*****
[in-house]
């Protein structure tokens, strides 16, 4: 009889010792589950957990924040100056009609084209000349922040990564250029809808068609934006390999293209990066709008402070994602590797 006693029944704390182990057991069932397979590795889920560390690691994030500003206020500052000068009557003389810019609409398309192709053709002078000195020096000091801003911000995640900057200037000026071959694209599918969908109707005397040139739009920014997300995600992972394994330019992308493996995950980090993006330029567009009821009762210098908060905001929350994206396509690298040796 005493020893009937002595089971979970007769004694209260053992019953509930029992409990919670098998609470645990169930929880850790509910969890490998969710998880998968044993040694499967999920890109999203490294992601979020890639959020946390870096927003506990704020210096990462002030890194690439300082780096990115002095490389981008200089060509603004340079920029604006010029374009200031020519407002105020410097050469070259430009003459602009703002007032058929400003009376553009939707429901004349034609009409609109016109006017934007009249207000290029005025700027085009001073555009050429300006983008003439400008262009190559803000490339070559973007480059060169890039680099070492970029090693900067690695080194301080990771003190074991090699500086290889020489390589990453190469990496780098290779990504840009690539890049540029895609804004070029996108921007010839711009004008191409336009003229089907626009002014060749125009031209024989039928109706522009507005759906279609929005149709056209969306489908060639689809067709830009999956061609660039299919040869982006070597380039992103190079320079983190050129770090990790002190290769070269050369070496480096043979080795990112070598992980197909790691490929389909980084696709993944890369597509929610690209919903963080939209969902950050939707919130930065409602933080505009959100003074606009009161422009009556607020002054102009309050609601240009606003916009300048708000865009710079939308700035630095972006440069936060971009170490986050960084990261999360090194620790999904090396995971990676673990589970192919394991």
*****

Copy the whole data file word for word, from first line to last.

[in-house]
């Protein structure tokens, strides 16, 4: 009889010792589950957990924040100056009609084209000349922040990564250029809808068609934006390999293209990066709008402070994602590797 006693029944704390182990057991069932397979590795889920560390690691994030500003206020500052000068009557003389810019609409398309192709053709002078000195020096000091801003911000995640900057200037000026071959694209599918969908109707005397040139739009920014997300995600992972394994330019992308493996995950980090993006330029567009009821009762210098908060905001929350994206396509690298040796 005493020893009937002595089971979970007769004694209260053992019953509930029992409990919670098998609470645990169930929880850790509910969890490998969710998880998968044993040694499967999920890109999203490294992601979020890639959020946390870096927003506990704020210096990462002030890194690439300082780096990115002095490389981008200089060509603004340079920029604006010029374009200031020519407002105020410097050469070259430009003459602009703002007032058929400003009376553009939707429901004349034609009409609109016109006017934007009249207000290029005025700027085009001073555009050429300006983008003439400008262009190559803000490339070559973007480059060169890039680099070492970029090693900067690695080194301080990771003190074991090699500086290889020489390589990453190469990496780098290779990504840009690539890049540029895609804004070029996108921007010839711009004008191409336009003229089907626009002014060749125009031209024989039928109706522009507005759906279609929005149709056209969306489908060639689809067709830009999956061609660039299919040869982006070597380039992103190079320079983190050129770090990790002190290769070269050369070496480096043979080795990112070598992980197909790691490929389909980084696709993944890369597509929610690209919903963080939209969902950050939707919130930065409602933080505009959100003074606009009161422009009556607020002054102009309050609601240009606003916009300048708000865009710079939308700035630095972006440069936060971009170490986050960084990261999360090194620790999904090396995971990676673990589970192919394991």